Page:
In Summary
  • In addition to supporting devolution, your taxes have been used for an aggressive and successful development agenda. 

  • The purpose of this tax was simple. We have to pay for the new constitutional order, and the public services on which Kenyans depend.

  • We still face a financing gap. This measure will not suffice to balance our budget, as required by law.

  • We have a country to transform, and we must make bold decisions to achieve our vision. I ask Kenyans to join hands and work together for us to achieve this common vision of a free, just, democratic society with long-term shared prosperity for all.

Statement by President Uhuru Kenyatta on Finance Bill, 2018-19, as delivered at State House in Nairobi County.

Fellow Kenyans, as your President, I have a constitutional duty to ensure that legislative instruments presented for my signature conform to our national aspirations, fulfil government’s basic obligations to our people, and are implementable.

The Finance Bill 2018/19 brought to me yesterday fell short of this threshold. It protected the status quo and sacrificed the bigger vision. It took the easy path, instead of rising to the challenges of our time. It was good politics, but bad leadership.

As you might know, I returned it to Parliament with a number of modifications, designed to cure these shortcomings. The 2010 constitution widened Kenya’s democratic space; it also fundamentally altered the structures and functions of government. With it, we have seen a substantial increase in political and bureaucratic representation at every level: we now have two houses of Parliament; the National Assembly has grown from 290 to 349 members; and our new Senate has 67 elected and nominated members. We also have forty-seven governors, forty-seven deputy governors, and forty-seven new county assemblies – in which sit more than a thousand MCAs.

Additionally, we have sixteen independent offices and commissions, excluding the judiciary. As you can see, the enjoyment of our new rights is expensive, unprecedentedly so.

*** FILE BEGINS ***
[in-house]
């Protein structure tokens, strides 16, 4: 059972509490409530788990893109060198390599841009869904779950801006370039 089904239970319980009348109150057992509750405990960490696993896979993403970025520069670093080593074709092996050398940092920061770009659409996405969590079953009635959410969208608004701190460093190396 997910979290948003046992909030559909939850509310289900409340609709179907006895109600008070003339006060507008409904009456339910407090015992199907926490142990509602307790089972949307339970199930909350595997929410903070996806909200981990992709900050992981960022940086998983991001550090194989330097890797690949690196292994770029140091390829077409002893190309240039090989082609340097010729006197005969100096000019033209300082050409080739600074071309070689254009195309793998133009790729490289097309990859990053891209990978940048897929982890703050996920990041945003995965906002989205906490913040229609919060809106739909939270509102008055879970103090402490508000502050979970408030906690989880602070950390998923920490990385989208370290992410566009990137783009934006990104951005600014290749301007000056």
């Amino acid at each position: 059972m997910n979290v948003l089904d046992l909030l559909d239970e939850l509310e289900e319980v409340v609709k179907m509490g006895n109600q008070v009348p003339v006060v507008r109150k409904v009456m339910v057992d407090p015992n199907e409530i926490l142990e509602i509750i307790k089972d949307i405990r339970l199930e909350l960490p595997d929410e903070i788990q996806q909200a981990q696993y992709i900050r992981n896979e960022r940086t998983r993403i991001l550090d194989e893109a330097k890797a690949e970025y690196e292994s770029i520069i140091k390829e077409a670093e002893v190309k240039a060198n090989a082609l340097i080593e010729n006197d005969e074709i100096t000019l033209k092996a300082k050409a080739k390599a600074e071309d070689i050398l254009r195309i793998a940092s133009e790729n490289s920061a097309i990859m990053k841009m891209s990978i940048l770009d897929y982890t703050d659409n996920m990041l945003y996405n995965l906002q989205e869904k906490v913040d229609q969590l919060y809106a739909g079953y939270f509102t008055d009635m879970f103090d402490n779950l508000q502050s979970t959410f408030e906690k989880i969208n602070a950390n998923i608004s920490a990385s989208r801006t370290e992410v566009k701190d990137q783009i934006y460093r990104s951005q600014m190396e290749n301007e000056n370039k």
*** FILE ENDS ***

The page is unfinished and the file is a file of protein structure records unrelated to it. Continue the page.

We are very proud of the speed with which we have implemented the new constitution, and devolved government to the people. Having transferred over a trillion shillings to county governments since 2013, we have seen major improvements in service delivery, and improvements in the lives of Kenyans.


That’s why we will continue to protect and entrench devolution and the new constitutional order, notwithstanding the cost.

In addition to supporting devolution, your taxes have been used for an aggressive and successful development agenda. 

Today, millions of Kenyans travel on new roads built by this administration; others are under construction. Millions of homes have been connected to electricity. Our mothers now have access to safer and cheaper maternal care.

In addition to free primary education, parents can now send their children to day secondary public schools, for free. Our investment in infrastructure is at its highest since independence. I wish to remind Kenyans that the MoU between Kenya and the United States of America for direct flights was signed in 2008; it is only now, after consistent investment in Jomo Kenyatta International airport under my administration, that the first direct flight to America is a reality.

And the Standard Gauge Railway has been nothing short of transformational. Built in record time, it has moved more than a million passengers, and hauled millions of tons of cargo.

On the social front, we have more than doubled the number of people with affordable access to healthcare under NHIF. In addition, vulnerable and elderly Kenyans – more than 700,000 of them – now receive monthly stipends. But all this costs money. Your taxes have paid for clear, tangible progress; this development trajectory will propel our country to new heights of prosperity.

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